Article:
David says that the most immediate impact on the supply chain during lockdown was the significant demand in the retail sector because a lot of countries in Europe shut down. “I’m really proud of how all of our teams delivered at such a challenging time,” he says.

“It has been incredibly challenging for Irish growers to harvest the crops because there was more local recruitment than normal and they aren’t as experienced as the crews that we bring in from abroad. I can see that being a problem next year as well. Also, growers overseas would have had challenges running their farms and that impacts on us. In addition, the transport of produce has been difficult because there are a lot less flights, so security of supply and managing quality will be big ongoing challenges, but we have experienced and committed teams on our side, so that helps.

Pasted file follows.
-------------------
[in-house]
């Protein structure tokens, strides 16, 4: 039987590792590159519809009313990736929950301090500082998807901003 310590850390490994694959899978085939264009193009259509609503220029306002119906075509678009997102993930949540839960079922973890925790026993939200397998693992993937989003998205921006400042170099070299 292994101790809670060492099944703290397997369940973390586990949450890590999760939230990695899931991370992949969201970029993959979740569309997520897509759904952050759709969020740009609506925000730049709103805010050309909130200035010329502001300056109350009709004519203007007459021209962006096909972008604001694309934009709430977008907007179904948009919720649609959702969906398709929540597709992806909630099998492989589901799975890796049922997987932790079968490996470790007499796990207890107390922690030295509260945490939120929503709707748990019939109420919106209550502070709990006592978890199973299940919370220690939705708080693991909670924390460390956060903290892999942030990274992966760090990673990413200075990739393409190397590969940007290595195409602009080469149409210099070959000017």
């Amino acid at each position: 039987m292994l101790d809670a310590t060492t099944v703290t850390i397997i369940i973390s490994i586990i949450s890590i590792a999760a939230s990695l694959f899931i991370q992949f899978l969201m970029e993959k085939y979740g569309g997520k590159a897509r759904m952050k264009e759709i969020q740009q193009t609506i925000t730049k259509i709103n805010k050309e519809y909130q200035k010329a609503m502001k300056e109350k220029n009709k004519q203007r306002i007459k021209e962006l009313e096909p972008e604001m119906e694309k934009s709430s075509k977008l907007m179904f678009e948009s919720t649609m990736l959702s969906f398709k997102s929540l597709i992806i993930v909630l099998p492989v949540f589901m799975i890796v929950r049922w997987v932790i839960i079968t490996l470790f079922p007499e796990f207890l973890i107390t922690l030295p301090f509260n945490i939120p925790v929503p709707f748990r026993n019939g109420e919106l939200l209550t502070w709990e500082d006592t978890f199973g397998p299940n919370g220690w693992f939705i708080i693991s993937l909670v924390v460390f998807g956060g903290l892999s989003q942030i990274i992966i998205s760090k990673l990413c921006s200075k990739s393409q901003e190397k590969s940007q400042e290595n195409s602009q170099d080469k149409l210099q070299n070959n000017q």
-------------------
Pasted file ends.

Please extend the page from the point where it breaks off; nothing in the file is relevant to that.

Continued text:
Love Irish Food


Keelings joined Love Irish Food in 2010, when they launched the Keelings brand. “We have really enjoyed our association
with Love Irish Food and we use the Love Irish Food logo in all of our packaging on Irish grown seasonal produce,” says David.
“I love the concept of Love Irish Food. We are an island nation and we are proud of the standard of quality fresh food that we
produce. As suppliers and retailers, we are also lucky that consumers are proud to buy Irish because that boosts the overall economy. We are big supporters of telling the story, not just of our own brand, but of all Irish food brands because, collectively, we are much stronger. I think local brands,
a sense of community, and supporting each other, takes on a greater significance during challenging times, and that is why
Love Irish Food will continue to play such a vital role for Irish businesses as we navigate through the current pandemic.”